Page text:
Jun 27

"Starving in a Garret"

Writer (usually poet) is always, in the popular mind, "starving in a garret." I wondered whence came this phrase and image of our profession. Looked it up. The original "born in a cellar and living in a garret"comes from the 18th century. The word "starving" replaces "living" in the19th century, whence comes this romantic 1856 painting, "Death of Chatterton." Seventeen-year-old poet Thomas Chatterton committed suicide in 1770. He actually WAS going to starve, and chose to poison himself. The phrase and image endure; has nobody come up with anything more accurate? I mean, bummer!

Credit Lord Byron, in "Childe Harold" (1812) for making a powerfully attractive figure out of a brooding, reckless young artist who, in real life, would give anybody a pain. I can see Byronic poets wearing black and smoking cigarettes on Delmar Blvd. even today.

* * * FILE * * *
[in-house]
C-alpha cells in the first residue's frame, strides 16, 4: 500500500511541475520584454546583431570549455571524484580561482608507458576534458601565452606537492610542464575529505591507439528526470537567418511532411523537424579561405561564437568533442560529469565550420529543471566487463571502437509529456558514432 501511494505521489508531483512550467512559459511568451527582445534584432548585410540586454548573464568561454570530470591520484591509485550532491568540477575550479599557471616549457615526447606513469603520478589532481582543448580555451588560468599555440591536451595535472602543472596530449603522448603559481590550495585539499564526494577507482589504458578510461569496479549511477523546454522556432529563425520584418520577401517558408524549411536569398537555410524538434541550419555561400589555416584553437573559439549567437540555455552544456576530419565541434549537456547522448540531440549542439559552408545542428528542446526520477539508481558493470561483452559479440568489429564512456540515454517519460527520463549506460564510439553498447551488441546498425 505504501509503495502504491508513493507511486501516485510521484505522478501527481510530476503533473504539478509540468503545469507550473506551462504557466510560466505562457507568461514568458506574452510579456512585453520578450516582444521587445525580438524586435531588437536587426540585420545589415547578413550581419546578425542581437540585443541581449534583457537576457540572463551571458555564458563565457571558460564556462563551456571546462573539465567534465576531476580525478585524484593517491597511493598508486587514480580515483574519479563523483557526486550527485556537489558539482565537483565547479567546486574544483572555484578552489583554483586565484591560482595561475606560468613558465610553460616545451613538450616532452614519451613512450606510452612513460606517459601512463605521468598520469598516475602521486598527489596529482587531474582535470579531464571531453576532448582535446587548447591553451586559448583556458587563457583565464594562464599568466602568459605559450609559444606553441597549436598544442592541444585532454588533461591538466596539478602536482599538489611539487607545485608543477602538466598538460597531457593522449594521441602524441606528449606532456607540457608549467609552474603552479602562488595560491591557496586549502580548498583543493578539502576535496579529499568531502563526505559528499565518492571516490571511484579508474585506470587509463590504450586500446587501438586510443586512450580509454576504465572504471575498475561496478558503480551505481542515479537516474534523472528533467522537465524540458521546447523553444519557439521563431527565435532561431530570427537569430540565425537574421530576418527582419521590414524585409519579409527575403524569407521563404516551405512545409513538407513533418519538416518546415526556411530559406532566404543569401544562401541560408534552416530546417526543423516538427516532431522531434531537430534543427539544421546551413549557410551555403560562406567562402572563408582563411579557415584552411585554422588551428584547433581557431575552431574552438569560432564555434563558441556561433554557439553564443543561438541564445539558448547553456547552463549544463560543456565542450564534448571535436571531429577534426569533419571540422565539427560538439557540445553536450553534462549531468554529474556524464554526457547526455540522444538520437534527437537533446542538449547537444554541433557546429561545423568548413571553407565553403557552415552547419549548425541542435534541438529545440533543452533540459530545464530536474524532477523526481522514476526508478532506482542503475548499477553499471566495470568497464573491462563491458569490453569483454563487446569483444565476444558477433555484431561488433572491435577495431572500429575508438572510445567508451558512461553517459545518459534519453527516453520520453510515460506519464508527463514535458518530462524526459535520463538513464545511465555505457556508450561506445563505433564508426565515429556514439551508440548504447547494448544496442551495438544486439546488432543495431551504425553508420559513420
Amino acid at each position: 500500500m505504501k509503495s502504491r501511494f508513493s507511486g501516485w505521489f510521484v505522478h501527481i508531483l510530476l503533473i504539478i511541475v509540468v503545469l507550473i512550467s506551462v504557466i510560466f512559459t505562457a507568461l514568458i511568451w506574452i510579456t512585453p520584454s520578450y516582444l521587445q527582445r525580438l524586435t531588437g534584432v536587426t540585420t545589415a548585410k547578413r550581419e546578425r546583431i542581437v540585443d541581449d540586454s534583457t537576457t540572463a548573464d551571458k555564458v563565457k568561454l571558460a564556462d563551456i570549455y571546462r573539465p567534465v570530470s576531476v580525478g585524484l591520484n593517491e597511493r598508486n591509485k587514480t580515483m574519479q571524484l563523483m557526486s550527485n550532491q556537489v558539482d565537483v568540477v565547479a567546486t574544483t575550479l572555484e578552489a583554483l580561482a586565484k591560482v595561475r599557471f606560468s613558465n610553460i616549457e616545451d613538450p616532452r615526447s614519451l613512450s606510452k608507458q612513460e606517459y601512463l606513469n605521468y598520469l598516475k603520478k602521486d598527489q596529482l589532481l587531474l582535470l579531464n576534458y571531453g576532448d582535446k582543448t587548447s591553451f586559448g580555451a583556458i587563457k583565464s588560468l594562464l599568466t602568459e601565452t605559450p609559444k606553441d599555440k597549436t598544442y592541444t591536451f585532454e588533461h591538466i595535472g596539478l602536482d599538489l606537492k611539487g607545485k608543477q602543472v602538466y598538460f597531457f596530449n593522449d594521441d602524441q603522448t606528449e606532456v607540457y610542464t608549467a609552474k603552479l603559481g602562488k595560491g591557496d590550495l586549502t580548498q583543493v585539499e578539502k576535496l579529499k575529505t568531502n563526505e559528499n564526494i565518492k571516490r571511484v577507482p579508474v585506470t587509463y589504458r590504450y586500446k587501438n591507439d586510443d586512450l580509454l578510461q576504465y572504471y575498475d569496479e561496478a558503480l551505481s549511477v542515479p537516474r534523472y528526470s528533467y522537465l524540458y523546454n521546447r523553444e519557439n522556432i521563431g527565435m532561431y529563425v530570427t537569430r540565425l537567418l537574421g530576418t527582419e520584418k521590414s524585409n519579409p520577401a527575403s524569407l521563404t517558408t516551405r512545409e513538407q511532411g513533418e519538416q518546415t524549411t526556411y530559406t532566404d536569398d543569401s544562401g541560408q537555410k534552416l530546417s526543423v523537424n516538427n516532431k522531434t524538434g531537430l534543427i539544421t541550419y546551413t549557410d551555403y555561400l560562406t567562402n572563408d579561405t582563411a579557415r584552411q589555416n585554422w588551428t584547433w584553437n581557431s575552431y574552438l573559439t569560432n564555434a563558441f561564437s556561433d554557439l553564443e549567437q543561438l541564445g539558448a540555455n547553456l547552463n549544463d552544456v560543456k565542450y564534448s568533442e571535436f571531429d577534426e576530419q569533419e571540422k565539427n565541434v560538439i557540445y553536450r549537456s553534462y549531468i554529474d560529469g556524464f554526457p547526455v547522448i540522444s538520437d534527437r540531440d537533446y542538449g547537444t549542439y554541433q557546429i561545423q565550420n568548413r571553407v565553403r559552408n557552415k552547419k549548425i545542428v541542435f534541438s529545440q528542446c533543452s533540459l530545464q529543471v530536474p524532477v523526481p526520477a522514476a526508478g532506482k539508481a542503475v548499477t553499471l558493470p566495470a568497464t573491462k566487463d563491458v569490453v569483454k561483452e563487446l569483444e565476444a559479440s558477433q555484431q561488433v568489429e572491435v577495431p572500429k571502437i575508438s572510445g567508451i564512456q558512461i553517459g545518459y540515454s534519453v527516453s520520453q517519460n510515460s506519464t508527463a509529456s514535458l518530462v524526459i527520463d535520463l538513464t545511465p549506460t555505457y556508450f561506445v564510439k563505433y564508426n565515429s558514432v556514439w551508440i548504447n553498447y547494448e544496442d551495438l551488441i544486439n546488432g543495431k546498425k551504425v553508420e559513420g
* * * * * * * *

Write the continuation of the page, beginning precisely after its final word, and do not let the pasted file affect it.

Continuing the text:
Feb 15

Did You Accidentally Hire a Poet? A Checklist for Employers

Poets deliberately withhold from their resumes and job applications the fact that they are poets. You may not be aware you have poets on staff. There is absolutely nothing worse. This list of “poet behaviors” will help you root them out. A poet:

  • frequents the post office
  • reads books and magazines with no pictures in them
  • cannot tell you the current date and time
  • claims to have cremated one “Sam McGee”
  • has studied "humanities"
  • frequently finds important workplace communications to be “vague” or “hilarious”
  • brings bearded individuals to the company party
  • claims to possess talents which, however, are undetectable and unquantifiable
  • says, without context,  things such as “’twas the wily Boche that got me”
Find one? Ready, aim, fire!